Gazette article: Kastles Pay Tribute to Olney Brothers

Olney brothers
(Article and picture courtesy of the Gazette – Click here for original article published on 7/31/2013)

Kastles Pay Tribute to Olney Brothers
Pro tennis team honors pair at county tennis foundation event

By Jennifer Beekman, staff writer

Olney residents Brian and Mark Salewski are the Bryan Brothers — the winningest doubles pair in men’s professional tennis history — of Maryland Special Olympics tennis.

“We’ve been calling them that for years. They’re similar to the Bryans. They’re not quite identical. One is slightly taller than the other. One (Mark) is left-handed,” said Greg Overkamp, who works with the Montgomery County Tennis and Education Foundation and coaches the county’s Special Olympics tennis contingent.

In June, the 22-year-old Salewski brothers joined forces to defeat teams from counties across the state to win their seventh straight Summer Games gold medal at the Maryland 2013 Summer Special Olympic Games, held at Towson University.

Their performance earned them the opportunity to compete at the National Special Olympics Games, scheduled for June 14 at Princeton University in New Jersey. The Salewski brothers were selected to play both singles and doubles there, Overkamp said.

The brothers were honored for their remarkable accomplishments at a ceremony held before the Washington Kastles’ July 24 World Team Tennis home match.

On Sunday the Kastles, led by International Tennis Hall of Fame member Martina Hingis, whom the Salewski brothers got to meet last Wednesday, won their third consecutive World Team Tennis title.

The twin brothers from Olney received their awards in front of the sizeable crowd in attendance at the Montgomery County Tennis and Education Foundation’s pre-match Party with the Pros fundraising silent auction.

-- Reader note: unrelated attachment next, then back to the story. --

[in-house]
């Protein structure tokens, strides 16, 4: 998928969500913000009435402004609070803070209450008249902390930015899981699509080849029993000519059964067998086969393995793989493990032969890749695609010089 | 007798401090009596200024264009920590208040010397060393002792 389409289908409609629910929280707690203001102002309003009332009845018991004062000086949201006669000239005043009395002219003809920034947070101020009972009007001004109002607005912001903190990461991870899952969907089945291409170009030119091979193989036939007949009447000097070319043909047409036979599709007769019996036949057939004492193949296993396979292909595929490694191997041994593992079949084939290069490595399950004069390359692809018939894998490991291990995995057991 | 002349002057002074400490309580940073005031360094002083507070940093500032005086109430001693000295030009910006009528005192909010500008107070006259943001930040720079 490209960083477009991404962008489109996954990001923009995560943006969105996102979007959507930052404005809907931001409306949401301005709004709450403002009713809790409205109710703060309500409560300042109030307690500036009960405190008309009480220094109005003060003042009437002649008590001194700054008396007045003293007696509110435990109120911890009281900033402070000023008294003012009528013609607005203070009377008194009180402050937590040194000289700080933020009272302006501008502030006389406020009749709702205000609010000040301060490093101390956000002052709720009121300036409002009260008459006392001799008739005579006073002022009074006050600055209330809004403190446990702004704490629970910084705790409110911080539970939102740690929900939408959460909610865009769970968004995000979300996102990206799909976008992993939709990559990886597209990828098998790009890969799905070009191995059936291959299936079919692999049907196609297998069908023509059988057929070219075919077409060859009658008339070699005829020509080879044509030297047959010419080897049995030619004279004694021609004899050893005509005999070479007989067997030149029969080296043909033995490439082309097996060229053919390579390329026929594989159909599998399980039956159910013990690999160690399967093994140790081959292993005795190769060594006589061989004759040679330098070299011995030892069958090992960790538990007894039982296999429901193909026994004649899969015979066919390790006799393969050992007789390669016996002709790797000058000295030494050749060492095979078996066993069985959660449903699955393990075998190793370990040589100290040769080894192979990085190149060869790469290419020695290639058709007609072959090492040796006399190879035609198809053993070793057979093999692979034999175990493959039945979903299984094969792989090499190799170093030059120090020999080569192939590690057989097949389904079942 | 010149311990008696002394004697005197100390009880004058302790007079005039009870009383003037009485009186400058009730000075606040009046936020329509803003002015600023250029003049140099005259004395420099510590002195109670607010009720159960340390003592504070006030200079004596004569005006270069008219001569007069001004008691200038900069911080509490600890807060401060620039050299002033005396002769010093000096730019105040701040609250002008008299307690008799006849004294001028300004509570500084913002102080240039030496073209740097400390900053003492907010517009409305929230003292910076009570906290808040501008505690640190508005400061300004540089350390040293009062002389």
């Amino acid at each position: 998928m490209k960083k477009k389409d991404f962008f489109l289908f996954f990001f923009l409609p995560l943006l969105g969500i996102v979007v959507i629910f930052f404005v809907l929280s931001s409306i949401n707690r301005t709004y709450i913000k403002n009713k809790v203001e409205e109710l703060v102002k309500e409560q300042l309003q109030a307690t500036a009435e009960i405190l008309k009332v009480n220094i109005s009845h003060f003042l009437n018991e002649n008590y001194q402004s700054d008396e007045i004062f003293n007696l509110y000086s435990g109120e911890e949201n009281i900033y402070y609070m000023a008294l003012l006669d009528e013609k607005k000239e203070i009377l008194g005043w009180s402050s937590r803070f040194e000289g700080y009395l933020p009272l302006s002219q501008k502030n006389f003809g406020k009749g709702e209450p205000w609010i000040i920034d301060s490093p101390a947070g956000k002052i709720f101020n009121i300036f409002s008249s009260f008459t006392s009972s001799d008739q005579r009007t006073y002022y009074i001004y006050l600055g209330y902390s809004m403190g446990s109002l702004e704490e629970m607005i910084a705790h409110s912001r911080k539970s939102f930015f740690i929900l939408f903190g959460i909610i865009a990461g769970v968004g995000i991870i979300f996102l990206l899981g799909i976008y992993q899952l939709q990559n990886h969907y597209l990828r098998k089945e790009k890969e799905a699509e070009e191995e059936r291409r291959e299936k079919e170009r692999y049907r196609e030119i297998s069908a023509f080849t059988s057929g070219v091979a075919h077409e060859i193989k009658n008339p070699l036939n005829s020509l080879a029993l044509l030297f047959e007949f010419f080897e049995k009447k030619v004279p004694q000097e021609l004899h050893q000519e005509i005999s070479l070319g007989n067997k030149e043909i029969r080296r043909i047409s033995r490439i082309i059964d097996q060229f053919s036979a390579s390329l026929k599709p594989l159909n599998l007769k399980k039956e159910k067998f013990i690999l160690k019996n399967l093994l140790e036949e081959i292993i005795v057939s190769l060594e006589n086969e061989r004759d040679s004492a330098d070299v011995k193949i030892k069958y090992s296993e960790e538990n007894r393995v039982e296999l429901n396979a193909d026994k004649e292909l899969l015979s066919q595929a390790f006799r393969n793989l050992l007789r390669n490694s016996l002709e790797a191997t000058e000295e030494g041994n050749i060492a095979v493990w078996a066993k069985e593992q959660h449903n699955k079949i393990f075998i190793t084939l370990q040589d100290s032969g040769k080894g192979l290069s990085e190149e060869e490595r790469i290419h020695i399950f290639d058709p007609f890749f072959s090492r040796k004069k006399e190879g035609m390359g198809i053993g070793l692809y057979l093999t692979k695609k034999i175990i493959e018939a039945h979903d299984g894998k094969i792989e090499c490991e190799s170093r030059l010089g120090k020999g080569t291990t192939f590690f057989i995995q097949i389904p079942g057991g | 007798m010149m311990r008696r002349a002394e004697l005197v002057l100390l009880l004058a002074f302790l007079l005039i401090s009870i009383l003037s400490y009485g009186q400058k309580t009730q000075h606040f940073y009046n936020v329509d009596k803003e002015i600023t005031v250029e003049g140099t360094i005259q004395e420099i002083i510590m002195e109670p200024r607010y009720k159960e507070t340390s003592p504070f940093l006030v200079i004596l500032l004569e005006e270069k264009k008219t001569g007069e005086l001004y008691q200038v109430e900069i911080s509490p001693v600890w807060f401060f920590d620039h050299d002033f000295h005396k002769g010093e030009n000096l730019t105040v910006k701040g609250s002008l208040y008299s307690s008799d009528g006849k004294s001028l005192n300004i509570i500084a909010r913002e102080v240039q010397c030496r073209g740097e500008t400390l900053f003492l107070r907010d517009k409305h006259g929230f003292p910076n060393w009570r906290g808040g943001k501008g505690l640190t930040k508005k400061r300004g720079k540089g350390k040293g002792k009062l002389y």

Though Montgomery County as a whole ranks in the nation’s top 10 wealthiest counties, according to 2011 Census Bureau data released in 2012, there are many pockets within the region with families in need that should not be overlooked, MCTEF President Paul Sommers said.

“Montgomery County has a million people and it’s very diverse in every sense of the word,” Sommers said. “People are mistaken if they think people are not in need. And if they’re not in need, they might not have access to recreation programs. We like to think we are teaching a lot of skills besides tennis; these are skills that these kids can incorporate into their life like diet and nutrition, ways to have a healthy lifestyle.”

An extension of the Montgomery County Tennis Association, the MCTEF is a nonprofit organization created in 2006 and aimed at “providing healthy and educational opportunities to underserved Montgomery County youth using tennis as the vehicle to teach sportsmanship, self-discipline and a strong work ethic,” according to its website.

One hundred six items, which included everything from a Wimbledon program signed by the world’s No. 1-ranked men’s professional tennis player, Novak Djokovic, to spa treatments, with a value of $22,000 were up for bid at last Wednesday’s auction. The proceeds — an estimated $10,000 — will benefit the MCTEF programs.

In addition to the Special Olympics program, the MCTEF runs free after-school classes at four middle school sites throughout the county in the fall and spring. Participants are provided with rackets.

For the sixth summer, the MCTEF sent a group of at-risk middle school-age student-athletes to the weeklong UVA Tennis and Education camp in Charlottesville, Va., where tennis instruction is coupled with a business leadership course. This year the MCTEF provided 12 children with scholarships to the camp.

The MCTEF has to generate its own funding, Hatten said, and needs help if it is going to continue to expand.

In addition to growing its after-school program from four middle school sites, Sommers said he would like to expand the MCTEF program from middle school student-athletes to elementary and high school participants as well.

“The Kastles is so community oriented and it is conducive to what the MCTEF is about, that one-to-one relationship. We’re the grass-roots part of tennis. What tennis has to offer is an exercise program for life and it is a segue into education. There are a lot of kids whose parents are stretched living in Montgomery County and they do not have access to all the tools, especially with the cuts in the county’s after-school programs. That’s had a huge impact on our community. We can pick up where our county is not able to provide,” Hatten said.

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